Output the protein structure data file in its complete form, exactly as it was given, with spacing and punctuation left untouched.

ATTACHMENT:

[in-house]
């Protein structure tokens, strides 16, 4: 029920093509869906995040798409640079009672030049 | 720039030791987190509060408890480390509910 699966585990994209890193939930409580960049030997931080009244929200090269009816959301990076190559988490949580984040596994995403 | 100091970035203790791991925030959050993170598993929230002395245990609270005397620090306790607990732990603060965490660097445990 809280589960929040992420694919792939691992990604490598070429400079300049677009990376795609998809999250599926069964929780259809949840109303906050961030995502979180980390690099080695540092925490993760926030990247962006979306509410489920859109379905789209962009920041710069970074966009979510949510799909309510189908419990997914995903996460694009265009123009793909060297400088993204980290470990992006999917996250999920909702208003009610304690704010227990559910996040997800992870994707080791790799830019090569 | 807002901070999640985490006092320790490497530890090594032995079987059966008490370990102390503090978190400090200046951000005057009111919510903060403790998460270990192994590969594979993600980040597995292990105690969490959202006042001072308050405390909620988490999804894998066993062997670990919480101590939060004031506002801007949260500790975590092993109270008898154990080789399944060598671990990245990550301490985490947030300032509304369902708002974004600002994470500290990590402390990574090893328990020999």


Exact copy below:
[in-house]
């Protein structure tokens, strides 16, 4: 029920093509869906995040798409640079009672030049 | 720039030791987190509060408890480390509910 699966585990994209890193939930409580960049030997931080009244929200090269009816959301990076190559988490949580984040596994995403 | 100091970035203790791991925030959050993170598993929230002395245990609270005397620090306790607990732990603060965490660097445990 809280589960929040992420694919792939691992990604490598070429400079300049677009990376795609998809999250599926069964929780259809949840109303906050961030995502979180980390690099080695540092925490993760926030990247962006979306509410489920859109379905789209962009920041710069970074966009979510949510799909309510189908419990997914995903996460694009265009123009793909060297400088993204980290470990992006999917996250999920909702208003009610304690704010227990559910996040997800992870994707080791790799830019090569 | 807002901070999640985490006092320790490497530890090594032995079987059966008490370990102390503090978190400090200046951000005057009111919510903060403790998460270990192994590969594979993600980040597995292990105690969490959202006042001072308050405390909620988490999804894998066993062997670990919480101590939060004031506002801007949260500790975590092993109270008898154990080789399944060598671990990245990550301490985490947030300032509304369902708002974004600002994470500290990590402390990574090893328990020999």